By Alex Fradera
In 1914, the psychologist Leta Hollingworth’s experiments punctured holes in the prevailing idea that menstruating affects women’s intellect. But a century on, the ovulation cycle continues to interest psychologists, who today focus on how it affects sexual behaviour. A popular evolutionary psychology theory states that during fertile periods, women become more interested in men who use dominant masculine behaviour, as this signals they are likely to provide good genes for any offspring. A University of Goettingen team have now conducted the largest ever test of this idea, published as a pre-print at PsyArxiv.
The “good genes ovulatory shift hypothesis” or GGOSH suggests that during fertile phases of the menstrual cycle women should be especially attracted to potential mates who are likely to provide good genes to their offspring. The hypothesis further states that such genes are signalled through men’s sexual assertiveness and confidence, via behaviours like flirting, smiling and directly gazing at women.
The evidence for GGOSH is sketchy. There are two relevant meta-analyses, both published in 2014 – one in Psychological Bulletin, the other in Emotion Review – but only the first supported the hypothesis.
Enter the new study, led by Julia Jünger. Employing a stronger design than past research, her team tested the same subjects repeatedly (at different times in their cycle) rather than relying on different participants. They also used larger sample sizes and collected hormone data via saliva samples to validate the self-reports of where the women were on their cycle. The study was also pre-registered and the data made available for other researchers to review.
The 157 participants, heterosexual women aged 18-35, took part twice, in the fertile and the luteal (non-fertile) phases of their menstrual cycle. On each occasion, the women saw a series of 30-second video clips of single men in real interactions with an attractive woman they’d just met (however the woman was not visible in the clips). The men’s behaviour varied in the amount they smiled, the time they spent gazing at the woman’s face, how much they spoke during the clip, and other flirtatious actions.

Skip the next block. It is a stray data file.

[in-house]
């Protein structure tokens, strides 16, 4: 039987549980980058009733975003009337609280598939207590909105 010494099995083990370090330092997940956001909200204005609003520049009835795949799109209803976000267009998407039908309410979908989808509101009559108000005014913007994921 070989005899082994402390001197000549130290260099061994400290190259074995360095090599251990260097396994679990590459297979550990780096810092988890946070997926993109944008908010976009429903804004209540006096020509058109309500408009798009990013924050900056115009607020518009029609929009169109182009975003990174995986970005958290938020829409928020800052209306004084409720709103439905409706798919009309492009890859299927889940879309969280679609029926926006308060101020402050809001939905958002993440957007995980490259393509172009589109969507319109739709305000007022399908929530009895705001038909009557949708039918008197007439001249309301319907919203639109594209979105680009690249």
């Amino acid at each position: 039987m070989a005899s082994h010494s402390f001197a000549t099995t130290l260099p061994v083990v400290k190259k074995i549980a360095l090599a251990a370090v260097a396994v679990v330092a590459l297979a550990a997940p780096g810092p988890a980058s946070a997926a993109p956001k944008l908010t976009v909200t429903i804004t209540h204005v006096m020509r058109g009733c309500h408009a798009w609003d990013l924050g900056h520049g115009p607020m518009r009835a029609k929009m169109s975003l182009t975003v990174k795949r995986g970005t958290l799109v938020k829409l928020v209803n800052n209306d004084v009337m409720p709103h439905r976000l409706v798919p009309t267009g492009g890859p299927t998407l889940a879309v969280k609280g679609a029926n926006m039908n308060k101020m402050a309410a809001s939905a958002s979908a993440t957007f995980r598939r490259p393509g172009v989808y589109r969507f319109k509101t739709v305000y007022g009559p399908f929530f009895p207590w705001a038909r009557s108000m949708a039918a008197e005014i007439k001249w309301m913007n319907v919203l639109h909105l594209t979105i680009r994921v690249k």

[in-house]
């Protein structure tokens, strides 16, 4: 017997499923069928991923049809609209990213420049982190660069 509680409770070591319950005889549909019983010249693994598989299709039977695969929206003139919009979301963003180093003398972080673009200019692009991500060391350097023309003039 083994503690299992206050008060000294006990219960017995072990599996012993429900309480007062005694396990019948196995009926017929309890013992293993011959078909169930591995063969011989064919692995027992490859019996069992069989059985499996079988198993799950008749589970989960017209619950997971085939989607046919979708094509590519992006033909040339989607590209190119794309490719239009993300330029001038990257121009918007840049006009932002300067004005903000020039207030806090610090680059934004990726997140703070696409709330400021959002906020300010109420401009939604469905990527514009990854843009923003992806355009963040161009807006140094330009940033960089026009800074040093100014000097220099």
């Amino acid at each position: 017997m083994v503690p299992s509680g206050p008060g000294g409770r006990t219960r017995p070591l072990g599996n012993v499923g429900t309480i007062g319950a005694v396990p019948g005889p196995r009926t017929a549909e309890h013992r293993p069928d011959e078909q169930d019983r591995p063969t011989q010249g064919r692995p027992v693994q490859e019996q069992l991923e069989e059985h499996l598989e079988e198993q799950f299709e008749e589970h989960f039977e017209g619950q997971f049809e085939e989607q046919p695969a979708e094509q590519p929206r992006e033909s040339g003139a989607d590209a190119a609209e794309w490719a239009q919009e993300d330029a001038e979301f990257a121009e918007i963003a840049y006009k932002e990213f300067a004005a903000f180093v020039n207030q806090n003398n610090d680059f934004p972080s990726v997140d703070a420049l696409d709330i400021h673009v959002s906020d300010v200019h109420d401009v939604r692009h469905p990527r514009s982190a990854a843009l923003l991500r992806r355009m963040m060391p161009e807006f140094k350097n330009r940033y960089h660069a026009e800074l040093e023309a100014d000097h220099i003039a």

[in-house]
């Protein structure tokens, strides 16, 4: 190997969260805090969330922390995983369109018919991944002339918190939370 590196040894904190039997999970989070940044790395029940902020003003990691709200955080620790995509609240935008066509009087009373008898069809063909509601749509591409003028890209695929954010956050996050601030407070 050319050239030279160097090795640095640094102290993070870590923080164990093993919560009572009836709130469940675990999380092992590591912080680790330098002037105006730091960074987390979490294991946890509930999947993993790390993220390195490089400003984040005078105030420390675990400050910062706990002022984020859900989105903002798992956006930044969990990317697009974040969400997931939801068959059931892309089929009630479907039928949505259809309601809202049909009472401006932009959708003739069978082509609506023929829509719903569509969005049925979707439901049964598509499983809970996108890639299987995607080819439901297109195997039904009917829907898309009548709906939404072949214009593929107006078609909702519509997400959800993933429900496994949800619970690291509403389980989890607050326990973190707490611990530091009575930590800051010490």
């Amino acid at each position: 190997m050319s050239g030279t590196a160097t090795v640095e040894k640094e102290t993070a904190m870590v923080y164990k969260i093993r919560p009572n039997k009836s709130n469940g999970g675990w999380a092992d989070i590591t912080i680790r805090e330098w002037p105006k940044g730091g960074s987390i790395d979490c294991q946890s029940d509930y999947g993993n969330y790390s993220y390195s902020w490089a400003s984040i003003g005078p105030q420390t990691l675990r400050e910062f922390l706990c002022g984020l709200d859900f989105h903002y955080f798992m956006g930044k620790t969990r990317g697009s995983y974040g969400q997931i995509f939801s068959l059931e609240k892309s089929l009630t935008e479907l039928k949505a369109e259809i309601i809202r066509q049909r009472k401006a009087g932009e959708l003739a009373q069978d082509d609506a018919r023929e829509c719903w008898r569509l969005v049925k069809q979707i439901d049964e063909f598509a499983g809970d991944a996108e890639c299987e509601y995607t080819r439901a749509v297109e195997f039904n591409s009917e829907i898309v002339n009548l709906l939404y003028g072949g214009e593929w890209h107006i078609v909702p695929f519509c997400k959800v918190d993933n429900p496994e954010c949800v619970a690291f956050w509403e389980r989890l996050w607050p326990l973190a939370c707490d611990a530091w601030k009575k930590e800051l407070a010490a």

During the more fertile period of their cycle, the women found the men more sexually attractive – on average, they were more interested in pursuing a potentially short-term and purely sexual relationship with them (a pattern that was mediated by the levels of the hormone estriadol in their saliva: more estriadol correlated with more attraction), and they were more interested in long-term relationships with them too.
This fertility-attraction link confirms a well-established finding, but the GGOSH makes a much more specific prediction – that women will find dominant, flirtatious behaviours in particular more attractive during fertility, and here the data suggested otherwise. Eye contact, confident body language, smiles – none of these mattered more during greater fertility, against the predictions of the hypothesis.
The GGOSH also predicts that good-gene markers will be particularly valued by fertile-phase women who are already in a relationship (the idea is that they already have a safe nest in which to raise a kid, so will not be too fussed that dominant mates with good genes may be less reliable). In fact, the dominant “good genes” behaviours weren’t any more attractive to partnered women during their fertile phase. This is two firm strikes against the hypothesis.
However, the women’s relationship status did make a difference to their overall levels of attraction in the men – when the researchers conducted their analyses separately for partnered and single women, they found that it was only partnered women whose overall sexual interest in the men increased during the fertile phase of their cycle, perhaps, the researchers suggested, because having a partner they can rely on to raise a family increases women’s interest in sex (though it would be easy to have come up with an ad-hoc evolutionary explanation for the complete opposite result, so I would suggest waiting for this finding to be replicated before drawing conclusions).
Returning to the GGSOH, while this research reaffirmed that the ovulatory cycle affects women’s interest in sex, thanks to shifts in hormones, it does not support the hypothesis that it swivels their minds towards a different object of desire. So if any aspiring pick-up gurus were hoping to build a creepy philosophy around switching up your style at points in the cycle, they will be disappointed. And women shouldn’t be concerned that during times when their body is amping up sexual desire it is also dictating who that desire should be projected towards.
—No evidence for ovulatory cycle shifts in women’s preferences for men’s behaviors in a pre-registered study [this study is a pre-print meaning that it has not yet been subject to peer review]
Alex Fradera (@alexfradera) is Staff Writer at BPS Research Digest
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